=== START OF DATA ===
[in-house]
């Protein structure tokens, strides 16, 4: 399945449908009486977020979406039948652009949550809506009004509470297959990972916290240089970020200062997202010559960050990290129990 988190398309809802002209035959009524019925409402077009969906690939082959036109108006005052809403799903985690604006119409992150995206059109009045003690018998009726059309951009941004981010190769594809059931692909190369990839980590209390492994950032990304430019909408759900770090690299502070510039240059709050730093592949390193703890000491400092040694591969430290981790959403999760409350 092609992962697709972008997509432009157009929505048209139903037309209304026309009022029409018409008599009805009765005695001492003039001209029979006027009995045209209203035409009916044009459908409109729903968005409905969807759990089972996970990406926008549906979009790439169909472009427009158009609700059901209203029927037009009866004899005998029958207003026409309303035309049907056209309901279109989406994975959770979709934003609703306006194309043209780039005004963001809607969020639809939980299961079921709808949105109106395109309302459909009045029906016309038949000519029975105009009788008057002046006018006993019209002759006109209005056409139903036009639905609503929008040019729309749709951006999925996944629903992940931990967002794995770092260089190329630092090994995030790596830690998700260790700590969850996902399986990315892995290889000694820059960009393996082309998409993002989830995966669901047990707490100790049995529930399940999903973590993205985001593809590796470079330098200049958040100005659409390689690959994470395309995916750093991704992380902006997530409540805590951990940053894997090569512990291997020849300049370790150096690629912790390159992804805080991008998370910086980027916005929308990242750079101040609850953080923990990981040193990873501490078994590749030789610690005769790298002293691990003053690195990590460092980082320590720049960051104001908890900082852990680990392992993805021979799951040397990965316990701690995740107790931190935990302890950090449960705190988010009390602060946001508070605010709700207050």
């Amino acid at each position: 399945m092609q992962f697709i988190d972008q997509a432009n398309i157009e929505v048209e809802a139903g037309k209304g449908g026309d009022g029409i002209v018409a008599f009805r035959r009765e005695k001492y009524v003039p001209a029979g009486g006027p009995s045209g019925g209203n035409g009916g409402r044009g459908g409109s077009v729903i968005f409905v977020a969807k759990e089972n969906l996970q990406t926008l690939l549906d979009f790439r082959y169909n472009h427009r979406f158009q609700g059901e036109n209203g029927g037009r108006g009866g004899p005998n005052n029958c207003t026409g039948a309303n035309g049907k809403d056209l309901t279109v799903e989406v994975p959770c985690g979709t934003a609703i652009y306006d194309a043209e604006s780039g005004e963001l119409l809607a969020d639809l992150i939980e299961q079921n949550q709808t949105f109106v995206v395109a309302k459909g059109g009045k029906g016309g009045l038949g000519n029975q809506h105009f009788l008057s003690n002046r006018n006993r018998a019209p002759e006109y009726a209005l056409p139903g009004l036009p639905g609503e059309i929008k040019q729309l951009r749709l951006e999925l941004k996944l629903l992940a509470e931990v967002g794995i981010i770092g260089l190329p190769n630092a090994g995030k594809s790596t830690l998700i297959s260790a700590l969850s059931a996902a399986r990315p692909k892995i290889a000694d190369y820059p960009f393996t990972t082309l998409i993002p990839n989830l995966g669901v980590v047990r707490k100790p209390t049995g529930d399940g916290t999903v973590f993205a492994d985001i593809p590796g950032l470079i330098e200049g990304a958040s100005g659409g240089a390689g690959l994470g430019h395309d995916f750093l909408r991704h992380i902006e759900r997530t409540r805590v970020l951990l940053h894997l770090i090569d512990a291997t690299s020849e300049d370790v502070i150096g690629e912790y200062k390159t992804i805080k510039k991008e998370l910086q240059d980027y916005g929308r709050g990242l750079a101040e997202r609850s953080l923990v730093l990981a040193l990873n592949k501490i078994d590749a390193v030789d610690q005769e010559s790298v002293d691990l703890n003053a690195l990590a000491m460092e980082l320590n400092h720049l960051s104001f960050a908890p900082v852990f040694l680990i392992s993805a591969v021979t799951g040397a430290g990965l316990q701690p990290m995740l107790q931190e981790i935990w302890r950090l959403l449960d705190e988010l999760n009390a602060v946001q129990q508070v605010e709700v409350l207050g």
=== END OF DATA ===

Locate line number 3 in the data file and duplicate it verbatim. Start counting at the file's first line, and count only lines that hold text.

């Amino acid at each position: 399945m092609q992962f697709i988190d972008q997509a432009n398309i157009e929505v048209e809802a139903g037309k209304g449908g026309d009022g029409i002209v018409a008599f009805r035959r009765e005695k001492y009524v003039p001209a029979g009486g006027p009995s045209g019925g209203n035409g009916g409402r044009g459908g409109s077009v729903i968005f409905v977020a969807k759990e089972n969906l996970q990406t926008l690939l549906d979009f790439r082959y169909n472009h427009r979406f158009q609700g059901e036109n209203g029927g037009r108006g009866g004899p005998n005052n029958c207003t026409g039948a309303n035309g049907k809403d056209l309901t279109v799903e989406v994975p959770c985690g979709t934003a609703i652009y306006d194309a043209e604006s780039g005004e963001l119409l809607a969020d639809l992150i939980e299961q079921n949550q709808t949105f109106v995206v395109a309302k459909g059109g009045k029906g016309g009045l038949g000519n029975q809506h105009f009788l008057s003690n002046r006018n006993r018998a019209p002759e006109y009726a209005l056409p139903g009004l036009p639905g609503e059309i929008k040019q729309l951009r749709l951006e999925l941004k996944l629903l992940a509470e931990v967002g794995i981010i770092g260089l190329p190769n630092a090994g995030k594809s790596t830690l998700i297959s260790a700590l969850s059931a996902a399986r990315p692909k892995i290889a000694d190369y820059p960009f393996t990972t082309l998409i993002p990839n989830l995966g669901v980590v047990r707490k100790p209390t049995g529930d399940g916290t999903v973590f993205a492994d985001i593809p590796g950032l470079i330098e200049g990304a958040s100005g659409g240089a390689g690959l994470g430019h395309d995916f750093l909408r991704h992380i902006e759900r997530t409540r805590v970020l951990l940053h894997l770090i090569d512990a291997t690299s020849e300049d370790v502070i150096g690629e912790y200062k390159t992804i805080k510039k991008e998370l910086q240059d980027y916005g929308r709050g990242l750079a101040e997202r609850s953080l923990v730093l990981a040193l990873n592949k501490i078994d590749a390193v030789d610690q005769e010559s790298v002293d691990l703890n003053a690195l990590a000491m460092e980082l320590n400092h720049l960051s104001f960050a908890p900082v852990f040694l680990i392992s993805a591969v021979t799951g040397a430290g990965l316990q701690p990290m995740l107790q931190e981790i935990w302890r950090l959403l449960d705190e988010l999760n009390a602060v946001q129990q508070v605010e709700v409350l207050g």